> Also, it makes the false assumption that more scientists are men than women.

Uh, most scientists /are/ men.

Why yes, of course! (1)

Idaho (12907) | more than 6 years ago | (#22700158)

I mean, what better excuse could you want for asking "Want to go outside with me to look at the stars?"

Pretty sure it'll beat "Hey, haven't we met before?" or "Got a light?" any time ;)

Astrology Chick (3, Interesting)

leroybrown (136516) | more than 6 years ago | (#22700168)

I once went out on a date with a girl who was in an English PhD program at Lehigh University so she was no dummy, but she believed in astrology. I didn't realize she was serious at first so I started picking on her about it. She got really offended and tried to rationalize it by explaining that when you're born the stars in the babies star sign have a gravitational effect on its' brain. I tried to explain to her that the TV in the delivery room would have more of an effect. Her eyes glazed over at the term "Gravitational Constant" so I figured it was a lost cause and just gave up.

Mental shortcut? (4, Insightful)

MrNemesis (587188) | more than 6 years ago | (#22700178)

Only if you define a shortcut as a much shorter route that gets you to the wrong destination.

As an often-scientific athiest, I'm prepared to date people from any different religions, as long as we're both content to let one anothers belief systems not interfere with our love life. But I have difficulty talking to anyone who believes a few miniscule globules of rock millions of miles away can effect something as complex as our personalities and day-to-day activities. Same for alot of /.'ers I imagine - you can appreciate someone who's put a lot of thought into their belief system and come to their own conclusion and is happy with it and the way it helps them live their life - systems of belief are an entirely human construct and are thus irrational by default :) But people who have convinced themselves that astrology exists and then try to subvert physics with claptrap about subtle variations in gravitic attractions and how it aligns iron particles in your blood which short-circuit synapses into taking certain descisions? All without a shred of proof? All without a shred of evidence, even? You're a moron and I'm incapable of respecting your intellect.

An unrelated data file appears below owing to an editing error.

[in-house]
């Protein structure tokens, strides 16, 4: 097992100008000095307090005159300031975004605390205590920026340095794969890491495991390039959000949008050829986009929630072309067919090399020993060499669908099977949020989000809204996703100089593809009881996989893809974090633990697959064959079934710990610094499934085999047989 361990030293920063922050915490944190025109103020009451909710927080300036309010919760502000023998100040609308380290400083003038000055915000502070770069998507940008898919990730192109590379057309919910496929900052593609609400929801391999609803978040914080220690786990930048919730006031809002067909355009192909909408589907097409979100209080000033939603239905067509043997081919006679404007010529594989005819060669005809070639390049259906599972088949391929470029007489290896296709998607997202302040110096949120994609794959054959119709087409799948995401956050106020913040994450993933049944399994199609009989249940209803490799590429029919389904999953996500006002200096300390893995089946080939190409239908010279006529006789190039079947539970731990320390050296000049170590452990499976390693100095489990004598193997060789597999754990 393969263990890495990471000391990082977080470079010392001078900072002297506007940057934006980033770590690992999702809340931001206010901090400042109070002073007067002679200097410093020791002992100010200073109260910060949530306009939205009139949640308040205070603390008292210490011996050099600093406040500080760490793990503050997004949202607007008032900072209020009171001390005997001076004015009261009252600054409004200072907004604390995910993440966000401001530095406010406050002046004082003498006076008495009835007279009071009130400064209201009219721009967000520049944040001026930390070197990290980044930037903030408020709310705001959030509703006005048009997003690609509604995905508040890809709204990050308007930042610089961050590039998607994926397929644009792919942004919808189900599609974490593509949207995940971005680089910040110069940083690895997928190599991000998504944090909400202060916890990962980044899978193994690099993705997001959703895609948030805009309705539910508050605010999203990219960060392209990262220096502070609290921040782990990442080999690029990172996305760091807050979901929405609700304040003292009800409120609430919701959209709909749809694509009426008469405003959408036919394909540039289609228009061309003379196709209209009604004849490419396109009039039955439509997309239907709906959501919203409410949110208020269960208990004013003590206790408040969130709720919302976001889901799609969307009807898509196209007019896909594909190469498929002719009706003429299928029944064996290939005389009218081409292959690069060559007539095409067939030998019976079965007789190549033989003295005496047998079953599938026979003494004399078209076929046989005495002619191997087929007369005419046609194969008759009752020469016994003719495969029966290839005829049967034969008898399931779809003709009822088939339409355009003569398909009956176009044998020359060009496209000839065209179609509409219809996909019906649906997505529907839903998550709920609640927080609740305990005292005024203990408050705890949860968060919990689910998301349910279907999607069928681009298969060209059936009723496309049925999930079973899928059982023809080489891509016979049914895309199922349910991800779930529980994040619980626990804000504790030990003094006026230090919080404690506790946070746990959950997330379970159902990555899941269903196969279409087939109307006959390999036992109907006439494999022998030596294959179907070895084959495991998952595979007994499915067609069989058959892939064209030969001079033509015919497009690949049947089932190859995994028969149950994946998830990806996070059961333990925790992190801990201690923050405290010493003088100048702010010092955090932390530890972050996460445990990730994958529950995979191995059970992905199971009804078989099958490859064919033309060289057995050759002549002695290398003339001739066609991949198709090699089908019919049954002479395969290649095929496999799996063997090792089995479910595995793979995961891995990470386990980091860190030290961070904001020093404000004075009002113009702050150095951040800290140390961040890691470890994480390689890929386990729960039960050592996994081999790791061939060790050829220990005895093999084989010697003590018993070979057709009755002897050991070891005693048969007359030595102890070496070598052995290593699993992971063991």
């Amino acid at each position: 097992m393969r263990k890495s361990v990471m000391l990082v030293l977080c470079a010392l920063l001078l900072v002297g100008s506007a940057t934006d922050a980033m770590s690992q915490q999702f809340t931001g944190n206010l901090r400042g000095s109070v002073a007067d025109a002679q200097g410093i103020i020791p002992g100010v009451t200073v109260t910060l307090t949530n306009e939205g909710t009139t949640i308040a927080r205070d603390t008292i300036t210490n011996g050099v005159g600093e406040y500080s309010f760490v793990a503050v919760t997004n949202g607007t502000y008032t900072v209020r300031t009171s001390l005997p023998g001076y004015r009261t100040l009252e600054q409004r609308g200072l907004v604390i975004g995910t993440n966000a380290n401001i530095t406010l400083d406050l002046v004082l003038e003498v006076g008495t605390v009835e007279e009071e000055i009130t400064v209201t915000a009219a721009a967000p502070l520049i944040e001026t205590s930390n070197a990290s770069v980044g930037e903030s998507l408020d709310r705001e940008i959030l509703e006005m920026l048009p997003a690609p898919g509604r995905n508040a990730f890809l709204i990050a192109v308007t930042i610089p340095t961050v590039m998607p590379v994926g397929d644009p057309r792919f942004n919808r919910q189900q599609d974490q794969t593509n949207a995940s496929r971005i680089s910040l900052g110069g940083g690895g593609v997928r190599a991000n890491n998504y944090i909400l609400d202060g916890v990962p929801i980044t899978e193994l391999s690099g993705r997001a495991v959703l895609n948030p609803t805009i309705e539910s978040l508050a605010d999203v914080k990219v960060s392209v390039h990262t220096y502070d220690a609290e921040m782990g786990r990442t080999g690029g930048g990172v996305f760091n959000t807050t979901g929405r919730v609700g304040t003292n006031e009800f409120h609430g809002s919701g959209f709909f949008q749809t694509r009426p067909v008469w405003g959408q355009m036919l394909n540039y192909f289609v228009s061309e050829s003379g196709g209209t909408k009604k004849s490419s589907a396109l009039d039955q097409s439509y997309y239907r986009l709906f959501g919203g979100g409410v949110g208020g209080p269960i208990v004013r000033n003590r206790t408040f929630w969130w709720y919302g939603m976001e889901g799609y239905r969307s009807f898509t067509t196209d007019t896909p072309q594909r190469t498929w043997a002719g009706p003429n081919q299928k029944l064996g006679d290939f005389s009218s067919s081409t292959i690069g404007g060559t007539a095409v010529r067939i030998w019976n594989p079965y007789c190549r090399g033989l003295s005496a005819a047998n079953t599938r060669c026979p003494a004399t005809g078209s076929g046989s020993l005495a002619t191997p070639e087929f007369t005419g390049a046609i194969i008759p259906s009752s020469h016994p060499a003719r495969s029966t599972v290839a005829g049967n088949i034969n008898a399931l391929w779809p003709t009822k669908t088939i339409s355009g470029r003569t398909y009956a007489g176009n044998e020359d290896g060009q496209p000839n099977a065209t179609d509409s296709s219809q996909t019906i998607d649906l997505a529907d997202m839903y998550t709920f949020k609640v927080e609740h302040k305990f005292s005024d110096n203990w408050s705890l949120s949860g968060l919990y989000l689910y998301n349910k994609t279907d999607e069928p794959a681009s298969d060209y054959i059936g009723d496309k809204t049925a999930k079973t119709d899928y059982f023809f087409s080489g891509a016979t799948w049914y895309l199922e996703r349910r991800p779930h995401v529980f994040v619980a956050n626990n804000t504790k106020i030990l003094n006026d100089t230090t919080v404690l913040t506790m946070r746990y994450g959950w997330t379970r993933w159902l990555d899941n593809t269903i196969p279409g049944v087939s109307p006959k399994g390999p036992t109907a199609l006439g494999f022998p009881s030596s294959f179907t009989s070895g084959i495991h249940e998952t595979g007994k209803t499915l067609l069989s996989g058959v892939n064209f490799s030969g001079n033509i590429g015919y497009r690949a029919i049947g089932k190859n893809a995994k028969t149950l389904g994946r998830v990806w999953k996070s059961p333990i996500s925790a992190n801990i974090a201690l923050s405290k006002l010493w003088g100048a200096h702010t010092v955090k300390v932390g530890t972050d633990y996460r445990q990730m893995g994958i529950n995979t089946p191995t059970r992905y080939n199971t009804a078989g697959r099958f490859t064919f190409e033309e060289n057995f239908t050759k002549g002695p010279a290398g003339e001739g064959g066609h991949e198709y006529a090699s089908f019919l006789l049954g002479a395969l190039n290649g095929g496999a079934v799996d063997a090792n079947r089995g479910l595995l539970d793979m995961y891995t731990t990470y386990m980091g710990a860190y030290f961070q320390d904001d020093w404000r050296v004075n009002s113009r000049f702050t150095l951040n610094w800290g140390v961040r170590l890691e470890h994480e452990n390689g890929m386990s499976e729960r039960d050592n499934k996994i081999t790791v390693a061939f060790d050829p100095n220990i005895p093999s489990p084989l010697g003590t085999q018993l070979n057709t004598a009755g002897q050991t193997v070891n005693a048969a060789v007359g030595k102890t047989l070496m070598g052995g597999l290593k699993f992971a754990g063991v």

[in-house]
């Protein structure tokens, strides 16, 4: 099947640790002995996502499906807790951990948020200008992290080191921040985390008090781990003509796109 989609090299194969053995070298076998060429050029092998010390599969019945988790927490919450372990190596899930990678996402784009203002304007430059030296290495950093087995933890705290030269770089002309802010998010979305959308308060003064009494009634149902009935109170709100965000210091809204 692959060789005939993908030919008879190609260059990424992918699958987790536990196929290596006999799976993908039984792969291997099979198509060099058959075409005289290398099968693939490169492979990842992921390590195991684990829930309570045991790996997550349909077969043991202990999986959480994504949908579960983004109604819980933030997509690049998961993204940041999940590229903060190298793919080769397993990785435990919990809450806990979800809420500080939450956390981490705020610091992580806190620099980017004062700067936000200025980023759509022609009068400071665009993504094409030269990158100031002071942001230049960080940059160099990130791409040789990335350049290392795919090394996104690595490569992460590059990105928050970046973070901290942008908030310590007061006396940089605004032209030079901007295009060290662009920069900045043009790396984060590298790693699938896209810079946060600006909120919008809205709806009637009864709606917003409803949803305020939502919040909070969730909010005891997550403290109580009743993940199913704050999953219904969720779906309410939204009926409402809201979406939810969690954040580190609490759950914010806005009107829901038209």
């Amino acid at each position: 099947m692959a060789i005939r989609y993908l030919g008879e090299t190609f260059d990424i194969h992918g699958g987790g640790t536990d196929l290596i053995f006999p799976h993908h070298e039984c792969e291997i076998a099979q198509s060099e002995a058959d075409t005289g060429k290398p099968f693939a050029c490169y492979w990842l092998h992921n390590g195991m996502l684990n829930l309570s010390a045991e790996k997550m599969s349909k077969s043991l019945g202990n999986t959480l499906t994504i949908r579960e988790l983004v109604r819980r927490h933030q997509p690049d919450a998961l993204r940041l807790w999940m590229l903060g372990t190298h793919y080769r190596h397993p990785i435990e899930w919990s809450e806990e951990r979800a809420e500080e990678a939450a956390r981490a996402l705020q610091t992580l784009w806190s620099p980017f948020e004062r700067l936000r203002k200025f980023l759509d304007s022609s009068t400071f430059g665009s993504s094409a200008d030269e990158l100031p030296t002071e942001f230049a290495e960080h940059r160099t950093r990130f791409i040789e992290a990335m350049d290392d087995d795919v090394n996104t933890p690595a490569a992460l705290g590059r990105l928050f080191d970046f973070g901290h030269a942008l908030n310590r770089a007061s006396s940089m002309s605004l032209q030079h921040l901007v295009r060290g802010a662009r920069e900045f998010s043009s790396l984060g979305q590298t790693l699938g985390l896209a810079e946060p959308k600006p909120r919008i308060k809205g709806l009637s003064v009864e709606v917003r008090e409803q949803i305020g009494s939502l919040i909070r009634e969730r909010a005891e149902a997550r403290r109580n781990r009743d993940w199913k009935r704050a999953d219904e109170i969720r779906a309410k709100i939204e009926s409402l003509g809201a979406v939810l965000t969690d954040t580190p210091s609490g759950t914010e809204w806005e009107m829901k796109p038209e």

Yes, I realise it's not their whole personality (don't get me wrong, I've met hundreds of lovely people who happened to believe in something ridiculous), but to me it's just like talking to someone with LIAR tattoed across their forehead and taking everything they say at face value.

http://www.badastronomy.com/bad/misc/astrology.html [badastronomy.com] /asbestos long johns

P.S. A prize of fifty points and a bowl of raspberry jelly to the first person who correctly guesses my relationship status :)

Comtempt is not compatible with love (3, Insightful)

Nerdposeur (910128) | more than 6 years ago | (#22700184)

I think some people are way too casual about having incompatible worldviews with a significant other, but then again, I'm a person with very firm Christian beliefs. Maybe if you are agnostic, for example, you can tolerate someone who believes something which, by your view, could potentially be correct.

But if your mate believes something which you see as patently foolish - like the idea that everyone born between certain dates each year will have the same personality/fate, despite all evidence to the contrary, and despite a total lack of explanation as to how the position of stellar bodies relates to human events - I think this deep disagreement about how life works will lead to bitterness and problems. It's hard to conceal contempt.

And yes, I'm braced for the blind atheistic mockery of Slashdot.

Re:Comtempt is not compatible with love (5, Funny)

erlehmann (1045500) | more than 6 years ago | (#22700400)